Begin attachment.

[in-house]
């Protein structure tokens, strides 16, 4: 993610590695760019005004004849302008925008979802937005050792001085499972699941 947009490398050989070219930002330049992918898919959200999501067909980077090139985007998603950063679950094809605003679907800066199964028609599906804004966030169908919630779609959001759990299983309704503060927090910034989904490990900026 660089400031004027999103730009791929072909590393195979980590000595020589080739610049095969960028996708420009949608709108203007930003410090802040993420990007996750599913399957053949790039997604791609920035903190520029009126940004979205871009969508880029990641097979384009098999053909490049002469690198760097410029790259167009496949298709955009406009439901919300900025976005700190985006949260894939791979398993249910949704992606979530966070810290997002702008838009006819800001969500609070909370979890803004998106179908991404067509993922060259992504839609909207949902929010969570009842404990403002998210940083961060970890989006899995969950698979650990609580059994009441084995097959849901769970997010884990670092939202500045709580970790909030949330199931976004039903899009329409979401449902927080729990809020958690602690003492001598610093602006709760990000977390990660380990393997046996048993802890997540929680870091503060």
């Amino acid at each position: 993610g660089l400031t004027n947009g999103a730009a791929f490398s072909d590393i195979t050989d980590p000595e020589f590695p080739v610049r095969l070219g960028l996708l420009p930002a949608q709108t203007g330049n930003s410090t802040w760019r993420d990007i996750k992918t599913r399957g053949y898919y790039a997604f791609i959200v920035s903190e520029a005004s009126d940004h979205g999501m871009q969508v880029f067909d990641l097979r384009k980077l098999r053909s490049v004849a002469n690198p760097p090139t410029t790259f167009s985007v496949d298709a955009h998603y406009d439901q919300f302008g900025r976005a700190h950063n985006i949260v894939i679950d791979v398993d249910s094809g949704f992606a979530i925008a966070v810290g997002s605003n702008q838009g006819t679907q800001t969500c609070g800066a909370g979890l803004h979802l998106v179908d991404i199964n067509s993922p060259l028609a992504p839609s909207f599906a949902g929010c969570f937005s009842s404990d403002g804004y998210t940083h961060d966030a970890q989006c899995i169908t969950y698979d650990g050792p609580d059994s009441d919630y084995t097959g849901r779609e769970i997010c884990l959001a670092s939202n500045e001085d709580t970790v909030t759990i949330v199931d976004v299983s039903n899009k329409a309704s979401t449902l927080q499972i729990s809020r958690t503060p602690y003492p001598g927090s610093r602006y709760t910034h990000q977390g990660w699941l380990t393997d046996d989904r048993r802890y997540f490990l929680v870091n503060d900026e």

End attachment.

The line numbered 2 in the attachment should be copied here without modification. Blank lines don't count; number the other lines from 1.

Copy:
């Protein structure tokens, strides 16, 4: 993610590695760019005004004849302008925008979802937005050792001085499972699941 947009490398050989070219930002330049992918898919959200999501067909980077090139985007998603950063679950094809605003679907800066199964028609599906804004966030169908919630779609959001759990299983309704503060927090910034989904490990900026 660089400031004027999103730009791929072909590393195979980590000595020589080739610049095969960028996708420009949608709108203007930003410090802040993420990007996750599913399957053949790039997604791609920035903190520029009126940004979205871009969508880029990641097979384009098999053909490049002469690198760097410029790259167009496949298709955009406009439901919300900025976005700190985006949260894939791979398993249910949704992606979530966070810290997002702008838009006819800001969500609070909370979890803004998106179908991404067509993922060259992504839609909207949902929010969570009842404990403002998210940083961060970890989006899995969950698979650990609580059994009441084995097959849901769970997010884990670092939202500045709580970790909030949330199931976004039903899009329409979401449902927080729990809020958690602690003492001598610093602006709760990000977390990660380990393997046996048993802890997540929680870091503060």